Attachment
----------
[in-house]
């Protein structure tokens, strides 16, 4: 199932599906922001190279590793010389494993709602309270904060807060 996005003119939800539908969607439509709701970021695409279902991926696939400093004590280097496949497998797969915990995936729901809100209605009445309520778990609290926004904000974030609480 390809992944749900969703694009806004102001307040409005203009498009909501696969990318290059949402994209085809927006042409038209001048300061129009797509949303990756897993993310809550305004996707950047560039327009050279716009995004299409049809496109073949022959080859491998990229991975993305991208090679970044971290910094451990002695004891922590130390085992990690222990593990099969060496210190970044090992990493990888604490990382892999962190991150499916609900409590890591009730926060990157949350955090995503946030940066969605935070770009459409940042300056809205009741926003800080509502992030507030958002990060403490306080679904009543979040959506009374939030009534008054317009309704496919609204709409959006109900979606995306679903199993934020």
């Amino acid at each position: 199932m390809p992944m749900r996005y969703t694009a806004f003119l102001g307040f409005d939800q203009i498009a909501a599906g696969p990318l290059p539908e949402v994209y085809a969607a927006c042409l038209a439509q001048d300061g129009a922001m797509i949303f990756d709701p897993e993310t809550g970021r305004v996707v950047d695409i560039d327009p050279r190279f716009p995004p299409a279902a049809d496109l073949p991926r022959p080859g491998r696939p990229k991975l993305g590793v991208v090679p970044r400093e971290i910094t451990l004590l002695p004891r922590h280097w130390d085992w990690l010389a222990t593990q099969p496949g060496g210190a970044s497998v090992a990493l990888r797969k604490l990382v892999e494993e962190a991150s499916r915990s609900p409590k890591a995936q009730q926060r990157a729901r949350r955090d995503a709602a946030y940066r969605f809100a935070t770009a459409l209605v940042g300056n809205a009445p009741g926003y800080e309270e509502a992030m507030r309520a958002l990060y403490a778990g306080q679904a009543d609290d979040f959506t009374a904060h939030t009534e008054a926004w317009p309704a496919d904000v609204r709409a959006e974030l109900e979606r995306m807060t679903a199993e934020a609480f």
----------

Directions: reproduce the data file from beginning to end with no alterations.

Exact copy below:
[in-house]
């Protein structure tokens, strides 16, 4: 199932599906922001190279590793010389494993709602309270904060807060 996005003119939800539908969607439509709701970021695409279902991926696939400093004590280097496949497998797969915990995936729901809100209605009445309520778990609290926004904000974030609480 390809992944749900969703694009806004102001307040409005203009498009909501696969990318290059949402994209085809927006042409038209001048300061129009797509949303990756897993993310809550305004996707950047560039327009050279716009995004299409049809496109073949022959080859491998990229991975993305991208090679970044971290910094451990002695004891922590130390085992990690222990593990099969060496210190970044090992990493990888604490990382892999962190991150499916609900409590890591009730926060990157949350955090995503946030940066969605935070770009459409940042300056809205009741926003800080509502992030507030958002990060403490306080679904009543979040959506009374939030009534008054317009309704496919609204709409959006109900979606995306679903199993934020």
């Amino acid at each position: 199932m390809p992944m749900r996005y969703t694009a806004f003119l102001g307040f409005d939800q203009i498009a909501a599906g696969p990318l290059p539908e949402v994209y085809a969607a927006c042409l038209a439509q001048d300061g129009a922001m797509i949303f990756d709701p897993e993310t809550g970021r305004v996707v950047d695409i560039d327009p050279r190279f716009p995004p299409a279902a049809d496109l073949p991926r022959p080859g491998r696939p990229k991975l993305g590793v991208v090679p970044r400093e971290i910094t451990l004590l002695p004891r922590h280097w130390d085992w990690l010389a222990t593990q099969p496949g060496g210190a970044s497998v090992a990493l990888r797969k604490l990382v892999e494993e962190a991150s499916r915990s609900p409590k890591a995936q009730q926060r990157a729901r949350r955090d995503a709602a946030y940066r969605f809100a935070t770009a459409l209605v940042g300056n809205a009445p009741g926003y800080e309270e509502a992030m507030r309520a958002l990060y403490a778990g306080q679904a009543d609290d979040f959506t009374a904060h939030t009534e008054a926004w317009p309704a496919d904000v609204r709409a959006e974030l109900e979606r995306m807060t679903a199993e934020a609480f």